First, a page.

When one looks at the Store front, it is very welcoming. The “Free Parking” signage is soothing and sends a positive message to shoppers. That there are no other commercial attractions or hangouts close by would mean that visitors come into the store only. As you enter, the Clubmore Loyalty desk is visible. Again, this communicates shoppers that if they are loyal, then they would be rewarded. Smart. Large trolleys are located at the entrance to ensure that most shoppers pick it up as early as possible (for obvious reasons). Just after this, the confusion begins. There are over 18 Cash counters and to enter the ground floor, one has to weed through the customers who are billing! Strange. Almost no one would do that. So, I approached the gentleman who was standing near the check-out, observing and ensuring a disciplined and smooth flow of operations and asked him how/where should I begin my journey. He showed me a travellator that’s near the window and asked me to go to the first floor before I come back to the Ground. I did. I was fumbled to see that the travellator arrives at a dead end – only to be greeted by the Security Guard who is standing there clueless. And just as I pass by, I see another travellator that takes you to the next floor. As always, one couldn’t find a store directory at any of these places. Usually, shoppers who haven’t especially come to shop would have gone up.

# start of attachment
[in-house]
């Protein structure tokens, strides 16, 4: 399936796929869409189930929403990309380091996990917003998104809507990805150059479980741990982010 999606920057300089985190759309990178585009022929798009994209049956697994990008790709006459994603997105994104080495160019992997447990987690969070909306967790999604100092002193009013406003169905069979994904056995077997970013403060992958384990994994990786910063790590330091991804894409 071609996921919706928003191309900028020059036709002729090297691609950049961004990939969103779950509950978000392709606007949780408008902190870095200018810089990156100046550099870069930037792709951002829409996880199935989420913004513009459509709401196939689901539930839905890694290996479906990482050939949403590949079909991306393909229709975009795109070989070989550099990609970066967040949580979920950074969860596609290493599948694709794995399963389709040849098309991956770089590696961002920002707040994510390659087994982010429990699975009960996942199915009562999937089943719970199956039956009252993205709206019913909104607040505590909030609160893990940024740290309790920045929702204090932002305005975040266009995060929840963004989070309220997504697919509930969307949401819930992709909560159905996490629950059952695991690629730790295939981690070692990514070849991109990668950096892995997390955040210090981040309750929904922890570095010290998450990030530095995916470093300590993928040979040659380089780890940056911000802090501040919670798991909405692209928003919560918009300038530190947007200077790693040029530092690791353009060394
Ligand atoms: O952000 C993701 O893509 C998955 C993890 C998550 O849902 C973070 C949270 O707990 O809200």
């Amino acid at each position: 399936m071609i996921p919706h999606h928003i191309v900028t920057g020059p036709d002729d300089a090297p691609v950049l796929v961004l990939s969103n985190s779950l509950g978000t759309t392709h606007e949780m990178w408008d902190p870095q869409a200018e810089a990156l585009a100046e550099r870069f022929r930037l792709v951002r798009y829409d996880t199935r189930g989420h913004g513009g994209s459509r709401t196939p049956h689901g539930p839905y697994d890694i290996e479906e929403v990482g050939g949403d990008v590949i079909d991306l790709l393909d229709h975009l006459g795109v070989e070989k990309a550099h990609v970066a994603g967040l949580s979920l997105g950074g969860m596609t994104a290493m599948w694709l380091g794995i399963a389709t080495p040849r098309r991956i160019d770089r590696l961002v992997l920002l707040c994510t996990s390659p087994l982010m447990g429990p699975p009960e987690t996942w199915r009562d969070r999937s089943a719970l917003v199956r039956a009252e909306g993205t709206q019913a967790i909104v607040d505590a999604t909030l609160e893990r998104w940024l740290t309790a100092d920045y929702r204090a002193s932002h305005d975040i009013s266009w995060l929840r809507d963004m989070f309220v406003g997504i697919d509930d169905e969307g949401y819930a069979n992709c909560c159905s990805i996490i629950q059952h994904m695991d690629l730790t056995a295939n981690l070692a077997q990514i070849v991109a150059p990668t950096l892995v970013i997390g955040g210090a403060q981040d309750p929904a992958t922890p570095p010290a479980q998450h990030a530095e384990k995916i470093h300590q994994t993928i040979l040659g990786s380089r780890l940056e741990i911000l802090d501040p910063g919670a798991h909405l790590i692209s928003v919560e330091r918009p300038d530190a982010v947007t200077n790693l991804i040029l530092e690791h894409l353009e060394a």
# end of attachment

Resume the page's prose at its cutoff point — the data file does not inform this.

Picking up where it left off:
But the sincere me who was on an academic tour went into the first floor only to get caught into the crowd. Men’s formals mixed with casuals and then the women’s categories and well, a large “Saree” and other Indian ethnic wear followed and at the end of the floor was stainless steel, plastic and other household items! The travellator at the end of this floor takes you to the ground floor. But I wanted to see the next floor above. So, I came back to where I started and took the way upward. Again, this arrives in a “no-man’s land” – so, I turn left and get into the electronics area which leads to home appliances which leads to sports equipments and ends with bicycles! One walks back all the way to take the travellator down to the next floor and then to the ground floor. Phew. I guess the planners have probably somewhere forgotten why the travellators are created/placed. They are not for moving people from one floor to another (a simple elevator would do that); rather, they are placed such that shoppers walk across areas which they wouldn’t have otherwise and so to see some conversions. So, then I finally came to the ground floor. Strangely, Fruits and Vegetables along with Meat and Dairy products were at the fag end. The philosophy that they must be kept at the entrance is defeated – probably because we expect shoppers to finish buying everything until they reach this area. We expect.